Bennett’s Story: Birth to Diagnosis

When you find out you’re pregnant for the second time, you are fairly confident that everything will go routinely. You’ve been through this before, you don’t have time to worry about the “what if’s” and you figure that the chances are you’ll have a healthy pregnancy and baby.
My pregnancy with Bennett went fairly smoothly, nothing too concerning or abnormal. After he was born, he was slightly smaller than we anticipated, but again, nothing too concerning. His first few months he struggled to gain weight, but so did his older brother, so we weren’t too worried. At about 3 months, I was looking back at pictures of my oldest at that age and realized he was holding his head up and tracking with his eyes better than Bennett was, so I mentioned it to the pediatrician at his check-up. She agreed that he needed to work on head control, so we started physical therapy by 4 months. At our 6-month check-up, I was growing more concerned because Bennett still wasn’t tracking, responding to his name, sitting up, or having steady head control. When I asked his pediatrician, she said that he was making gains and it’s “hard to know when to start worrying.” As we were leaving, I stopped and said, “Do you think it could be something neurological?” and she agreed to put in a referral for an MRI and to see a neurologist.
Bennett’s MRI results were normal, so we felt instant relief. Maybe he was just going to take longer to meet his milestones! There must not be anything seriously wrong. Maybe he has autism or a learning disability but it’s too soon to diagnose that. I showed up to Bennett’s neurologist appointment without Bennett’s father thinking that she was going to laugh us out of the office saying he’s fine and there’s nothing to worry about. I got the opposite. After examining him for a good 45 minutes, I asked her what she thought. She responded gravely, “I have a list of possible concerns.” We left that night with blood and urine tests ordered for infections and a myriad of questions and concerns. What was wrong with my precious baby???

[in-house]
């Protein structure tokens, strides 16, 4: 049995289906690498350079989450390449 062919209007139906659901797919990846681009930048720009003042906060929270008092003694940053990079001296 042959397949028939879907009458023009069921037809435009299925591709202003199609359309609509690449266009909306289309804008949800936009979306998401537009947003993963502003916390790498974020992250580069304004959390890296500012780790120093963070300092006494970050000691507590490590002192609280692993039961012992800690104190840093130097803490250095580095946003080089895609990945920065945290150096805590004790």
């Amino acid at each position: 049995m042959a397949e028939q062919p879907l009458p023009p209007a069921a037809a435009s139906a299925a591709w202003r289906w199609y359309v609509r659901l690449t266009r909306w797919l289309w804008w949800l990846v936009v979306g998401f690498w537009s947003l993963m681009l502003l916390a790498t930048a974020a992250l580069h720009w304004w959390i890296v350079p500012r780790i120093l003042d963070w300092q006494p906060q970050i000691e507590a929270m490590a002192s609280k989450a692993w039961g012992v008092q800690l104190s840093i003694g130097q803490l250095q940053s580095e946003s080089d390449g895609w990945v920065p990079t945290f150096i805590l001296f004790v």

About a month later, when Bennett was 7 months old, we were at a birthday party and Bennett was sleeping in his car seat next to me. All of a sudden, I looked down and Bennett had his arms and legs extended stiffly straight out in front of him, his face was turning from red to purple, his eyes were bulging out of his head, and he wasn’t breathing. I pulled him out frantically, calling his name and, as the thought, “My baby is going to die right here, right now” went through my head, I laid him on a table to start CPR when he finally took a gasping breath. A friend called 911 and we took an ambulance to the ER to get him checked out.
At the hospital, the doctors said he looked “fine” and he “probably had a febrile seizure, which is not a concern.” The problem with that theory is that he wasn’t sick and didn’t have a fever. I pointed that out, so the doctor scheduled an EEG for 3 weeks away “just as a precaution.” He had three more of these terrifying episodes before his scheduled EEG. Each time, I was scared I would lose him.
After the EEG, the neurologist called to tell us that he had been diagnosed with Epilepsy and she wanted to start him on an anti-epileptic drug, Keppra. I felt relief that maybe this would work and we could go back to our normal, happy lives. Wishful thinking.
Bennett’s “big” seizures stopped after starting the Keppra, but we started noticing weird startle movements when he was old enough to not really have an intense startle reflex anymore. Then, they started to come in clusters, over, and over, and over again. I called the neurologist and she said that babies do that and it’s probably normal, but she’ll schedule a follow-up EEG just in case it’s not.
Two hours after our follow-up EEG, we received a phone call from a doctor who reviewed Bennett’s results saying that Bennett had something called Infantile Spasmsand chaotic brain waves called hypsarrhythmia. The doctor went on to say not to Google it and that it was a “very scary disorder.” He instructed us to head to the pharmacy immediately to pick up a steroid, Prednisolone, which was “supposed to” stop the spasms forever after a week or two. That night, after his first dose, our son who doesn’t cry, cried for three hours straight. After 6 (!) weeks of the torture that is Prednisolone, Bennett’s spasms and hypsarrhythmia were still there. We were devastated and scared. What’s the next step for a rare form of epilepsy that doesn’t respond to treatment??